US 2005 hard cover
|Series||Detective Erlendur, #3|
|Genre||Crime, Mystery novel|
|Publisher||Harvill Press (UK)
Thomas Dunne Books (US)
Vintage Books (UK)
Published in English
|Media type||Print (Hardback & Paperback)|
|Pages||224 pp (Eng. trans.)|
|ISBN||ISBN 1-84343-101-7 (UK)
ISBN 0-312-34070-2 (US)
ISBN 0-09-946163-3 (Tainted Blood, UK)
|Preceded by||Silent Kill|
|Followed by||Silence of the Grave|
Jar City, also known as Tainted Blood (Icelandic: Mýrin, "The Bog") ( listen (help·info)), is a crime novel by Icelandic author Arnaldur Indriðason, first published in Iceland in 2000. In the UK, the title was changed to Tainted Blood when the paperback edition was released.
The novel is at one level a fierce critique of the gene-gathering work of deCODE genetics:
- far from reinforcing the kind of myths of Icelandic national identity promoted by eugenicists earlier in the twentieth century and re-invoked by the publicity machine around DeCODE, Indriđason’s novel uses the figure of the defective gene not only to expose and trouble national mythologies of social and familial cohesion and continuity but to ask some fundamental questions about the meaning of innocence and guilt, justice and punishment in the face of the identification of genes that bear the secret not of life but of death.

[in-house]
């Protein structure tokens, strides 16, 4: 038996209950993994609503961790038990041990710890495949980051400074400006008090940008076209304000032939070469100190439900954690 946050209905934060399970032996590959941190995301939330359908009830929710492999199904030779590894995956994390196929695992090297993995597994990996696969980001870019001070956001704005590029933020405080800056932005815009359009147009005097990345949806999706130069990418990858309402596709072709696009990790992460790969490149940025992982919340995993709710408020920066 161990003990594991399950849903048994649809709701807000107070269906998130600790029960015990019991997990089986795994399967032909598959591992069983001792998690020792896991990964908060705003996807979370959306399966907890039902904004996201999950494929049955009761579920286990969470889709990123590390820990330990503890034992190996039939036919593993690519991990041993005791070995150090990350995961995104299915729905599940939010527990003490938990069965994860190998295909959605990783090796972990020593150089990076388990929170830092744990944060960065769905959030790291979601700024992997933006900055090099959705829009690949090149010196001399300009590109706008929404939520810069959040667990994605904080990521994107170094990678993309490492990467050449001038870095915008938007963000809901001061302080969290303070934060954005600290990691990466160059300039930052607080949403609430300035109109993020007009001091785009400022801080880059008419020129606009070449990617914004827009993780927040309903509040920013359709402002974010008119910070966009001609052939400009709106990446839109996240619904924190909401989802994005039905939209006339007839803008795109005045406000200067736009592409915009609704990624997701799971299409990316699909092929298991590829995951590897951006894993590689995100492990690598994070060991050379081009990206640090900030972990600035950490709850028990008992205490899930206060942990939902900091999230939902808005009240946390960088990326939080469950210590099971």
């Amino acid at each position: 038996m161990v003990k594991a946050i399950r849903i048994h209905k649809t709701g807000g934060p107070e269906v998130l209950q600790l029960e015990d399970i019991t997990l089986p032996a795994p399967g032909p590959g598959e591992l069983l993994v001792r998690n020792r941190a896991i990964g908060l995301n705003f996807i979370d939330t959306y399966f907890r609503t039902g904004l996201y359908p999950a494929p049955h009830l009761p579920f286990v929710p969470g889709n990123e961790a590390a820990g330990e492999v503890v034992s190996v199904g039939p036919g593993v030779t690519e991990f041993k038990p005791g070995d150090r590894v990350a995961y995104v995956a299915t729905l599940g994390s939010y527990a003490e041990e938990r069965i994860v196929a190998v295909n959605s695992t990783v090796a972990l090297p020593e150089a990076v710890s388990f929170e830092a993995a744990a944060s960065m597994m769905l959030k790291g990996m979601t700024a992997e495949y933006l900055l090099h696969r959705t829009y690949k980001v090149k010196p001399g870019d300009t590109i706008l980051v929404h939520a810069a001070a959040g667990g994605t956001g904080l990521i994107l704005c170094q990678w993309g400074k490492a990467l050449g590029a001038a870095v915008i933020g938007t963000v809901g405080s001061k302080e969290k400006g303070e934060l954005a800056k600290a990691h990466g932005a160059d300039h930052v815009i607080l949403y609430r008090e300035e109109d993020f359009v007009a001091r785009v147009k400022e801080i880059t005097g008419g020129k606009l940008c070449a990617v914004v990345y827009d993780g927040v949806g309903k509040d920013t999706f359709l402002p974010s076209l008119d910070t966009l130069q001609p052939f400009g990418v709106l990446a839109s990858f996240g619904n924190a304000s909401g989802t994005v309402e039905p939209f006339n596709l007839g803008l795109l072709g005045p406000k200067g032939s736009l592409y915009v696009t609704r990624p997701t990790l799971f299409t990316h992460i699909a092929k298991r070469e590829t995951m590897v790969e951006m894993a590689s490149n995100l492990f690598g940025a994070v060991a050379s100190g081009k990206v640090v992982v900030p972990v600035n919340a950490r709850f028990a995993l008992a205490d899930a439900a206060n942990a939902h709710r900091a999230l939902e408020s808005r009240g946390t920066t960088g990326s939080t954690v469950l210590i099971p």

The novel won the Scandinavian crime writers' Glass Key award in 2002 for best Nordic crime fiction novel. In 2003, Arnaldur Indriðason's following novel, Silence of the Grave, also won the award, making him the first author to have won the award two years in a row.
- WorldCat: Jar City, London : Harvill Press, 2004 Retrieved 2012-11-26
- WorldCat: Jar City, New York : Thomas Dunne Books, 2005 Retrieved 2012-11-26
- WorldCat: Tainted Blood, London : Vintage, 2005 Retrieved 2012-11-26
- Lucy Burke, 'Genetics and the Scene of the Crime: DeCODING Tainted Blood', Journal of Literary & Cultural Disability Studies, 6 (2012), 193–208. doi:10.3828/jlcds.2012.16.
- Scandinavian Books: Scandinavian crime fiction awards Retrieved 2011-12-04.
|This article about a crime novel is a stub. You can help Wikipedia by expanding it.|